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It is about time we talk about the actual continuous delivery process works, application lifecycle and how the code reaches production once development is done.
Phase 1: Git – Developers push the completed code (and the tests) to a Git repository.
Phase 2: Build – Team city (our CI build server) is triggered - checks out the code from Git; Runs the build, unit tests and integration tests. Once the build is passed a SNAPSHOT artifact is created and pushed to Artifactory.
So far the process was automatically. At this point we decided to go to a manual process in order to do the actual deployments. However this process should be as easy as pressing a button (which it actually is). We are now in the process of also automating deployment to staging making staging continuous deployment environment and production continuous delivery.
Phase 3: Deploy to staging (optional) – Once a snapshot artifact is in Artifactory, it is ready for deployment to staging servers. To manage and trigger a deployment we built our own command and control dashboard called “Wix Lifecycle” it connects to all our backend systems: Team City, Git, Noah, Chef, New Relic and our custom built reverse proxy/load balancers (called “Dispatcher).
Phase 4: Release candidate – To make a release candidate “Lifecycle” triggers Team City to do a special build using our custom build maven release plugin. The maven plugin copies the artifact from Snapshot to a separate repository while advancing the version number in the POM
Phase 5: Deploying to production (GA) – Using “Lifecycle” we trigger a production deployment. Lifecycle updates Noah with the artifact version we want to deploy. Chef agents are installed on all the production machines and every 15 minutes comparing the artifact version installed on the machine against the version that is configured in Noah (by lifecycle). If the versions do not match, Chef installs the configured version.
Phase 6: Installation – Since our services are always clustered the installation does not occur on all the cluster at once. Chef selects one server out of the cluster and installs the new artifact. Then Chef calls a special controller that exists on all the services built with our framework called “SelfTest”. This controller triggers a self test (or startup test) on the service. Only after the self test passes, Chef continues to install the next server. If self test fails then the deployment is stopped until a human intervene, which he can force the next server deployment or roll back the current deployment. Services do not get traffic until their “is_alive” controller returns “true”, and that will not happen unless Self test is passed.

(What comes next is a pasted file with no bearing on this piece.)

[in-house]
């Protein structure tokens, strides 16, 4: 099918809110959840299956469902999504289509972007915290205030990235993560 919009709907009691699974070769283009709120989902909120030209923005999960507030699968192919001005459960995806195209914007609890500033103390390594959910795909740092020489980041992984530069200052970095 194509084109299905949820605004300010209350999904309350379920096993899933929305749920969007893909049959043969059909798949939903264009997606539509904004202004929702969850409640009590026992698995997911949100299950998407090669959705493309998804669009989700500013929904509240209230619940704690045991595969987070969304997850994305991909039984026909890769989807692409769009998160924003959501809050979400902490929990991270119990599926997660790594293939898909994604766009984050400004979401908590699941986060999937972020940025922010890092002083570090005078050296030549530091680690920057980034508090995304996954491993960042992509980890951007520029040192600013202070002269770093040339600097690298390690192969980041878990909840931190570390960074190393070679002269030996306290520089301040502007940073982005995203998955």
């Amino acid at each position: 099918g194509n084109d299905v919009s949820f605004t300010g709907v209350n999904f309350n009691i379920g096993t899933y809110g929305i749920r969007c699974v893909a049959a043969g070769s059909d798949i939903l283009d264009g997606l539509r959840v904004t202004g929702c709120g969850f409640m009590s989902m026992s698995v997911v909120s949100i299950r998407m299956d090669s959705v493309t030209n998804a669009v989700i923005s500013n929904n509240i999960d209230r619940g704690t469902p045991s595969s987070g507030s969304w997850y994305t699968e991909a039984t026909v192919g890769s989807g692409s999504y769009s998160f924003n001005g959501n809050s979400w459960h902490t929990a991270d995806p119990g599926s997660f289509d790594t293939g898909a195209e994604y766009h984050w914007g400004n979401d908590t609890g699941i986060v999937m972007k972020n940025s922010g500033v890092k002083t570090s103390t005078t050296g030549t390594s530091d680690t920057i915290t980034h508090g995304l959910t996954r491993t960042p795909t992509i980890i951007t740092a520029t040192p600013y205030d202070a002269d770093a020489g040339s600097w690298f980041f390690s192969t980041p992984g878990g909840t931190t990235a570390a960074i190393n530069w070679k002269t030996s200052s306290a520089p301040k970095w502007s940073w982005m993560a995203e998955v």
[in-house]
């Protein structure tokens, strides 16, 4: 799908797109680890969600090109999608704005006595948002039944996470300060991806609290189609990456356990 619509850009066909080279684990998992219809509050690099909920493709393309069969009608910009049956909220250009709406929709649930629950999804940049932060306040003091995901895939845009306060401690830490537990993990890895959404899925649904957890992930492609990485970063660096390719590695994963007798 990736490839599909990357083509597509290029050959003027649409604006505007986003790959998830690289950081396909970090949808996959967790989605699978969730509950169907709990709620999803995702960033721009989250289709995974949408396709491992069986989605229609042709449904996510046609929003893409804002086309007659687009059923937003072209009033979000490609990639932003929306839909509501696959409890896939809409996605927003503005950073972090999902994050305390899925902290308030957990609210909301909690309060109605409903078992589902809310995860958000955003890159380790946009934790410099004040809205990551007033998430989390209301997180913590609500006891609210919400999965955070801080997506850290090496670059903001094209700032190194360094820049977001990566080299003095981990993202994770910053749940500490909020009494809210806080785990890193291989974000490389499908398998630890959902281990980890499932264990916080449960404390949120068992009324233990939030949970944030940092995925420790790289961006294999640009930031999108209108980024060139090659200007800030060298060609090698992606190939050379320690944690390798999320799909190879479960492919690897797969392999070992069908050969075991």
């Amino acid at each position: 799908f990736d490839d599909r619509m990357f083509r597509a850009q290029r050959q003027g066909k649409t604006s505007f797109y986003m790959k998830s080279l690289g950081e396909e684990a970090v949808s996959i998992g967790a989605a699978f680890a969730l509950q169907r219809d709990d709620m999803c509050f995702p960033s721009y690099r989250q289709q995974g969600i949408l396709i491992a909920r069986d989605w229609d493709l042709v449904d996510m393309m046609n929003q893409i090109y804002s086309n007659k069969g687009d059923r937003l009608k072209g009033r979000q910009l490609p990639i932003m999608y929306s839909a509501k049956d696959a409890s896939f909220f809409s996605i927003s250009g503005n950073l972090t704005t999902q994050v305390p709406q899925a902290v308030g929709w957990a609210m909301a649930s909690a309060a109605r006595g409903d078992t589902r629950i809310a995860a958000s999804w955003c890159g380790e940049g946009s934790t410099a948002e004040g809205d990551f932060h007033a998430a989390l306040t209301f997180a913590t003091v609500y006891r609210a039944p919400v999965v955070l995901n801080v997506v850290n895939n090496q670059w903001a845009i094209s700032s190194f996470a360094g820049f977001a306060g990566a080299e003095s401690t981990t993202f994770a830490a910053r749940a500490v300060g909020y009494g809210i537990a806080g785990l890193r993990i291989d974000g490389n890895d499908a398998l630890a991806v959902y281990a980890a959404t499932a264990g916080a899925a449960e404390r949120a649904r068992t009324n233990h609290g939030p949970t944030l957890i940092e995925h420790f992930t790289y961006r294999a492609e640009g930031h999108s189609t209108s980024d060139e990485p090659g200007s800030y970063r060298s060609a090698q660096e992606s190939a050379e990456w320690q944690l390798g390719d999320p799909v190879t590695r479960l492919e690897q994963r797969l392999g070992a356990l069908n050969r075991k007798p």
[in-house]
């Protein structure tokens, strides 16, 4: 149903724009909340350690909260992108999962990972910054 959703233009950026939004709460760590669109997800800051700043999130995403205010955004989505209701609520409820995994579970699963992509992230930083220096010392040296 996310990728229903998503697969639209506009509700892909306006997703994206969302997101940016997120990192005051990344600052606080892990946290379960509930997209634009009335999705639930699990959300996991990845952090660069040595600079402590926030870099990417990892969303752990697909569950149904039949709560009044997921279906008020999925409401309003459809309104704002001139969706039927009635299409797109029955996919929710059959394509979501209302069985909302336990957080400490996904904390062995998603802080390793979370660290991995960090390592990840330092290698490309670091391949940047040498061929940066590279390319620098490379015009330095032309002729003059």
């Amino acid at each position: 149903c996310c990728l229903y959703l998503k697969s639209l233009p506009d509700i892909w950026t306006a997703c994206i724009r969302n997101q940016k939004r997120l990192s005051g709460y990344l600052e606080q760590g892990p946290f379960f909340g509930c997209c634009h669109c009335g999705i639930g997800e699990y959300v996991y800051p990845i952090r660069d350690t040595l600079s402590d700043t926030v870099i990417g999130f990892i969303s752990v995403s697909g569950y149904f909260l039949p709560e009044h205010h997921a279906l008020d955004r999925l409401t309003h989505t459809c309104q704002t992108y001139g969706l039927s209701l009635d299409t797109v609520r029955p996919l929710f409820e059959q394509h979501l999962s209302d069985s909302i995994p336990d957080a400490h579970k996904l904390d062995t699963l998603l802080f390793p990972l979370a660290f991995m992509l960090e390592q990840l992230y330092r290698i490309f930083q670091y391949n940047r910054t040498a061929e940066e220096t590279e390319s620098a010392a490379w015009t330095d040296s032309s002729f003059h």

Since during deployment we stop the service the load balancer will identify the instance is down and will not send traffic its way. In order for the instance to go back to the pool of services the Dispatcher is checking the service’s “is_alive” controller which will return “false” until the “Self Test” is passed successfully.
Phase 7: Monitoring – After the deployment the person who pushed the deploy button is responsible to look at the monitoring systems for any unusual behavior. If we identify problem with the deployment a click of a button triggers a rollback (which is simply deploying the previous version.
Many of the deployments do not deploy to all servers, but we also can select a “Test Bed”, a single server that is deployed and runs for a while so we can compare it to the other servers which were not deployed. If everything is OK then we continue with the deployment to all the servers. Having a “test bed” server allows us to minimize problems to only one server out of the cluster.
Next chapter: Dev Centric Culture